Couchbase Engagement Database Platform
Woo-Hoo!!! Have you heard of Engagement Databases? I am sure, “No”, not until Couchbase announced it with 5.0 release. In today’s digital economy, success of a business is dependent on its ability to leverage successful digital transformation to provide superior customer engagement & experience. DNA of all this lies in data, and that calls for a powerful database platform which can tackle the data problems in Systems of Engagement at scale, at ease, and at the roots. These problems are pretty unique and hence the solutions should be too. Superior understanding of the problems in this space and elegant & efficient solutions to those problems led to the discovery of a new category of databases, we call Engagement Databases. Such a database is complementary to the Transactional and Analytical databases you might have in your data fabric infrastructure. Following picture shows how they fit together.
N1QLis the SQL extended query language designed to enable your applications leverage the power of Engagement Databases & JSON. N1QL has all sophistication and bells & whistles necessary to deal with flexible schemas and the hierarchically structured JSON data. You can write simple declarative queries using N1QL to naturally deal with such data.
Couchbase 5.0 brings a number of rich query functionality and performance optimizations in N1QL to meet the demands of customer engagement focussed applications. Many of the functionality and performance improvements also include corresponding enhancements in GSI Indexes to help N1QL fully leverage the optimizations. See Couchbase Server 5.0 what’s new for complete list and details.
Adaptive Indexes are special type of indexes in Couchbase that can index all or a set of specified fields of a document in extremely adaptable way. Unlike composite GSI indexes, such an index is generic in nature. Let me explain.. Adaptive Indexes can efficiently lookup any of the index-key values without restrictions such as prefix index-key ordering, in typical composite indexes. This enables efficient ad-hoc search queries that can use WHERE clause predicates on arbitrary fields without requiring to create multiple composite indexes or different combinations of index keys.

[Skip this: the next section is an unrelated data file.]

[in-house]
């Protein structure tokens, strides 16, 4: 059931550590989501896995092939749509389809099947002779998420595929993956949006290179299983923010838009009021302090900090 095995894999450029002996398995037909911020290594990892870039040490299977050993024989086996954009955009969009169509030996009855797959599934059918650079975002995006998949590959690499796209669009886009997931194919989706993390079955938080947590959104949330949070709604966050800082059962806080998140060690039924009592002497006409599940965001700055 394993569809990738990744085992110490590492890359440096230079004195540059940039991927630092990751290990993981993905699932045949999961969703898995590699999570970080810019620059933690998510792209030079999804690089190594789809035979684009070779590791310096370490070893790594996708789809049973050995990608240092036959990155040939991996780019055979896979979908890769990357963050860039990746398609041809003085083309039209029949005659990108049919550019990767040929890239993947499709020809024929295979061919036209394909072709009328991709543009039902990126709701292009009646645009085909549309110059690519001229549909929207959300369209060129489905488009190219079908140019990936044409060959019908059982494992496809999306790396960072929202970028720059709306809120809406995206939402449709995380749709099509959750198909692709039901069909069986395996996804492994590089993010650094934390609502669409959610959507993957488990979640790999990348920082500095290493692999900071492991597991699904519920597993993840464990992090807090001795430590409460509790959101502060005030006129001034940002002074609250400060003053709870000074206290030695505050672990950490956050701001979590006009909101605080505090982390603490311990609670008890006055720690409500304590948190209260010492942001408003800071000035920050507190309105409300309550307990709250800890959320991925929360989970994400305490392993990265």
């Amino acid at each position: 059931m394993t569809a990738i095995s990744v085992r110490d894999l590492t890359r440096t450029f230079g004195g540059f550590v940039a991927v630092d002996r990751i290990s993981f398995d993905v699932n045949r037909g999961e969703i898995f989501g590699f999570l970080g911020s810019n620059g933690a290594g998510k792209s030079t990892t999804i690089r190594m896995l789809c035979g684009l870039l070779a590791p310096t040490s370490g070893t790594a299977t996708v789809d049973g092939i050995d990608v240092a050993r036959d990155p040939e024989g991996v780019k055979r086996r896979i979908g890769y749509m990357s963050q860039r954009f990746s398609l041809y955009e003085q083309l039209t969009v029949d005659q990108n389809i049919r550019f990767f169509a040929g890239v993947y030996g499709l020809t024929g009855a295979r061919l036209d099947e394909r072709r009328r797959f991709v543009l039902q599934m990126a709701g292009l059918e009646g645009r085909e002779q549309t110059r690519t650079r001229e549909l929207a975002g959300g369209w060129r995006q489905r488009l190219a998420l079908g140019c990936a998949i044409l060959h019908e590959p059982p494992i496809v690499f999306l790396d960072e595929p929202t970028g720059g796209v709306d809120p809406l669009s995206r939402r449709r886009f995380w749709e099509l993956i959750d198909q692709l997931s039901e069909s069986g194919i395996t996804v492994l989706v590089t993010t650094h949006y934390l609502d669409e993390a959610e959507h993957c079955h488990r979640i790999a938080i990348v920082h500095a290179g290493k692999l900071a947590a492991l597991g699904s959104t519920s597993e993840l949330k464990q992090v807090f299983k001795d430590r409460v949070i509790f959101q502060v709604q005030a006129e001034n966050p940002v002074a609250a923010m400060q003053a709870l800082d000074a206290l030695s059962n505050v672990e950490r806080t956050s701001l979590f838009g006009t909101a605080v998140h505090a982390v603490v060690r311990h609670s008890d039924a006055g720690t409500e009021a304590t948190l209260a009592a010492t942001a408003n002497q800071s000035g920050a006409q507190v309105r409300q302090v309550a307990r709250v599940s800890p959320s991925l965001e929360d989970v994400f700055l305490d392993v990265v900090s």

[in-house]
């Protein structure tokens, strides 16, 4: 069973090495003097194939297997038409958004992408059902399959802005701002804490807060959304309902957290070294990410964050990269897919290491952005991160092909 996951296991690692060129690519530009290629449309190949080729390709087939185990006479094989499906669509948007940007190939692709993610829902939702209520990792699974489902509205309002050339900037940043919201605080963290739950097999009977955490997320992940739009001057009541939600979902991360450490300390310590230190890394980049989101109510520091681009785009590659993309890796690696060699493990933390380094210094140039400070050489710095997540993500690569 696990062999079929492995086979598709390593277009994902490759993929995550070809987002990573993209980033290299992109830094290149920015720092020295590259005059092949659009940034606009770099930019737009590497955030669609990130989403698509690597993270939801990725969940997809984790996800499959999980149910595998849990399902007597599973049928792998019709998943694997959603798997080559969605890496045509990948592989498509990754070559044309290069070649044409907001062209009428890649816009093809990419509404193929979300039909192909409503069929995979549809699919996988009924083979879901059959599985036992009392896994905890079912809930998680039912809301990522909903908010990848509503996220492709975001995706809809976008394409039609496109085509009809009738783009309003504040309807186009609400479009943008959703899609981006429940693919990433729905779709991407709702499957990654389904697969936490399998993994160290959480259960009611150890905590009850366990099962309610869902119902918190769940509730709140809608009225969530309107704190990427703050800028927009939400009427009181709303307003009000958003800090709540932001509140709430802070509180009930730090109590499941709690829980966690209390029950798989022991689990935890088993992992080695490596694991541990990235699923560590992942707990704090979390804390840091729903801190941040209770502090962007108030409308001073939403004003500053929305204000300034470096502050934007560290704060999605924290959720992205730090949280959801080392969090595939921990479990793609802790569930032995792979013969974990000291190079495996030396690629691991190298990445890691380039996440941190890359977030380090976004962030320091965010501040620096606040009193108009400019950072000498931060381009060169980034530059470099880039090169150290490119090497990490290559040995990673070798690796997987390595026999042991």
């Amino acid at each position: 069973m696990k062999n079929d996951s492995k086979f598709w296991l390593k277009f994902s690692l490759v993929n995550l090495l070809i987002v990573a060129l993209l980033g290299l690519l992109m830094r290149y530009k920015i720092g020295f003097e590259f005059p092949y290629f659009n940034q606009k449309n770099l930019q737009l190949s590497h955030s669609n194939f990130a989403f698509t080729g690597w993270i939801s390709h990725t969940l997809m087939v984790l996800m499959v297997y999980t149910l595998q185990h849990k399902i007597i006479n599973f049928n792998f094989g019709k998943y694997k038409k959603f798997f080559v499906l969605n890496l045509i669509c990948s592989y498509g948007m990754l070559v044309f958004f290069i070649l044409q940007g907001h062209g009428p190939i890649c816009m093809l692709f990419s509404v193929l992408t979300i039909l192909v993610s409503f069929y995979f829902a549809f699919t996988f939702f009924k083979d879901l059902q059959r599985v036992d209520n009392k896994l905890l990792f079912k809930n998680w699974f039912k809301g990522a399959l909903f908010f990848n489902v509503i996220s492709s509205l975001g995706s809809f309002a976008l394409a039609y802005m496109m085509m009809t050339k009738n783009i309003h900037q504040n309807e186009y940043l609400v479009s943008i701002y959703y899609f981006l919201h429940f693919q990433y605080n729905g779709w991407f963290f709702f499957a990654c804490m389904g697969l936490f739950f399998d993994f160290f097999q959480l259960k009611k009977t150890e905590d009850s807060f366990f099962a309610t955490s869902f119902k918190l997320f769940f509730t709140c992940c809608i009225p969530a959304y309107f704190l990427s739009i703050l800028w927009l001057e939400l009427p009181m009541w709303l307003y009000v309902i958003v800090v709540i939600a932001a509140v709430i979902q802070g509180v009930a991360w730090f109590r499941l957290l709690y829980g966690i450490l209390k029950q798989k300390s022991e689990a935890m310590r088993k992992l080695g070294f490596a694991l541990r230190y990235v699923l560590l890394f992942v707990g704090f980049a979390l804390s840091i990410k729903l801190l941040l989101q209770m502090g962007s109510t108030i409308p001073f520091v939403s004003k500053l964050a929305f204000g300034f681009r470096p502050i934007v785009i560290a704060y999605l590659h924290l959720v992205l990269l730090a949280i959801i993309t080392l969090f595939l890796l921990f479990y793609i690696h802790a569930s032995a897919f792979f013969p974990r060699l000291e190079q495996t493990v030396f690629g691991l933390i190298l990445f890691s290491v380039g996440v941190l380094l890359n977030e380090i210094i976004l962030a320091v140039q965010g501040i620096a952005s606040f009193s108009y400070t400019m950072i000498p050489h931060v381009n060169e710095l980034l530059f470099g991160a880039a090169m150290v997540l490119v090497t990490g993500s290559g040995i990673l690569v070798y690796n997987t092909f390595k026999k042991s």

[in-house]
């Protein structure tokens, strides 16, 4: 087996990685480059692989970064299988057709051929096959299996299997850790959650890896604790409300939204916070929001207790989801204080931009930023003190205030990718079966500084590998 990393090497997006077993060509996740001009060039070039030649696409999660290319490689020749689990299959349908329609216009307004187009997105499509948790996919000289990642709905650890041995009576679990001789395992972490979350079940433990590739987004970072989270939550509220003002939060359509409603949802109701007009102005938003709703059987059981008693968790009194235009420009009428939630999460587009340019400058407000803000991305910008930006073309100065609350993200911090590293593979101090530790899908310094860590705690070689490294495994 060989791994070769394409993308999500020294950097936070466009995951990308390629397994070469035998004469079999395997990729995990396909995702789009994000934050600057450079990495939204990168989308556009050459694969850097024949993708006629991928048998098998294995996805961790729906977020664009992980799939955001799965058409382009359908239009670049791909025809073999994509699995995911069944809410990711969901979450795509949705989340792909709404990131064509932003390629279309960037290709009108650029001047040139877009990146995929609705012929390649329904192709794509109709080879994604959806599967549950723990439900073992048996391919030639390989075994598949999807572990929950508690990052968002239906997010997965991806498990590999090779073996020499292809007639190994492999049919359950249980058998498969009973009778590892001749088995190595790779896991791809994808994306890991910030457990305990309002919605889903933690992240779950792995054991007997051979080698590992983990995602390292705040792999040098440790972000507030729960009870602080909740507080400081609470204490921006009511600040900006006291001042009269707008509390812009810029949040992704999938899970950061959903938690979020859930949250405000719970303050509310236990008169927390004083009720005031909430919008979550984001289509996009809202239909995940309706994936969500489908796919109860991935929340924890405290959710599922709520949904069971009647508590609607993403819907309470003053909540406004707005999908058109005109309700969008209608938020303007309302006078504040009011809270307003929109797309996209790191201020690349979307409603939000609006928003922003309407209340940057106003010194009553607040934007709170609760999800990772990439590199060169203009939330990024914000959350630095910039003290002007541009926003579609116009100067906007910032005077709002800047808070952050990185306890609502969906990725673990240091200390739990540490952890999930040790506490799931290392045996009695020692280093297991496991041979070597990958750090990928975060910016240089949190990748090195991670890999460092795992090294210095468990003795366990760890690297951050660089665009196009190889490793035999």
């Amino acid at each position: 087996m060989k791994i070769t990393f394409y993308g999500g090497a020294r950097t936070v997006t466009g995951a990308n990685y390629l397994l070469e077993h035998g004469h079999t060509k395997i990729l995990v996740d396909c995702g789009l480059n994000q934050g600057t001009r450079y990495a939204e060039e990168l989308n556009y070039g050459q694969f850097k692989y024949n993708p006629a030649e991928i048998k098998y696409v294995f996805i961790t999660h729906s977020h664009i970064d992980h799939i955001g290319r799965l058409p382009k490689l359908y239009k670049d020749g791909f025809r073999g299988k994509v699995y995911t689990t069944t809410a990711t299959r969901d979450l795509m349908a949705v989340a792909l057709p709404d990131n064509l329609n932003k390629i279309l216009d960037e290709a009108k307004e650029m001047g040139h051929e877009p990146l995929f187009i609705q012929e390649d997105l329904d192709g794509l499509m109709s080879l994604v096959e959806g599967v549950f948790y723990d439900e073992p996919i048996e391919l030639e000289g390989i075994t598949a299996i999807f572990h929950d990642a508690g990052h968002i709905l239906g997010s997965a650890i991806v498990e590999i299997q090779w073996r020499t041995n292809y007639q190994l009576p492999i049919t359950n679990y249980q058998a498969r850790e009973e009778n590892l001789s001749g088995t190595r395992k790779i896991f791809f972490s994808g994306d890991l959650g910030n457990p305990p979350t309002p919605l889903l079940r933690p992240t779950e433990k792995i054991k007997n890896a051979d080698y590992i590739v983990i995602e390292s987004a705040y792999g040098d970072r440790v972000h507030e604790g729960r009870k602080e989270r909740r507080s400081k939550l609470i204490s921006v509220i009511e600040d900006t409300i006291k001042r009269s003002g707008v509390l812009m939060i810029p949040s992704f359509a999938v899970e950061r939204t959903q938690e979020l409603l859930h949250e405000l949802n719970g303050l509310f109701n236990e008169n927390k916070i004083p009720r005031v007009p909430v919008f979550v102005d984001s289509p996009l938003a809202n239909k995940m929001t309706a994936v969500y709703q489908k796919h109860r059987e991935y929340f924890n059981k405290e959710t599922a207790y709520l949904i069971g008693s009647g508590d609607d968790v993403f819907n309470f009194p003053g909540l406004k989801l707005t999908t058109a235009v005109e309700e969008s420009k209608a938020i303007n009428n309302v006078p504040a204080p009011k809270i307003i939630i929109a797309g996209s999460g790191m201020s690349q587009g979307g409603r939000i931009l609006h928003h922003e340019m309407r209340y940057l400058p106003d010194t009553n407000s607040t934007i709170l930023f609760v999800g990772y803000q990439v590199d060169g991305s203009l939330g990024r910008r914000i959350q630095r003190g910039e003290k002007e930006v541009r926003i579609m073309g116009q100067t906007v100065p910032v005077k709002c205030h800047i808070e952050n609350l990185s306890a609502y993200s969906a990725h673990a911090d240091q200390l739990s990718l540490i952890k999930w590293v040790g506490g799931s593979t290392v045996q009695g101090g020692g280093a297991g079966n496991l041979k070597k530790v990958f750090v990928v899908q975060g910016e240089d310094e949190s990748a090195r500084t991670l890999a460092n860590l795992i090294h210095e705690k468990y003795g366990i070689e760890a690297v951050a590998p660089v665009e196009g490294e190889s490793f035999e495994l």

For example, consider a user profile use case. A person’s profile may need to be searched based on any of the personal attributes such as first name, last name, age, city, address, job, title, company, foaf, etc. Similarly, a hotel room availability may be searched based on wide criteria, such as room facilities, amenities, price, location, distance from specific points of interest etc. In such scenarios, traditional secondary composite indexes can’t be used effectively (see section Contrast with Composite Indexes to understand the issues). Adaptive indexes solve this problem by creating one generic index that can run such ad hoc search queries effectively and efficiently.
For example, following figure(1) depicts how three different indexes I1, I2, I3 are needed for the 3 queries Q1, Q2, Q3. Further, a query on any other non-indexed fields is not possible without creating respective indexes. Moreover, a query on just age, such as Q4, will not be able to use the index I2, as it needs the prefix index-key id aswell. Figure(2) shows how a single adaptive index can help queries on all fields irrespective of the index-key order.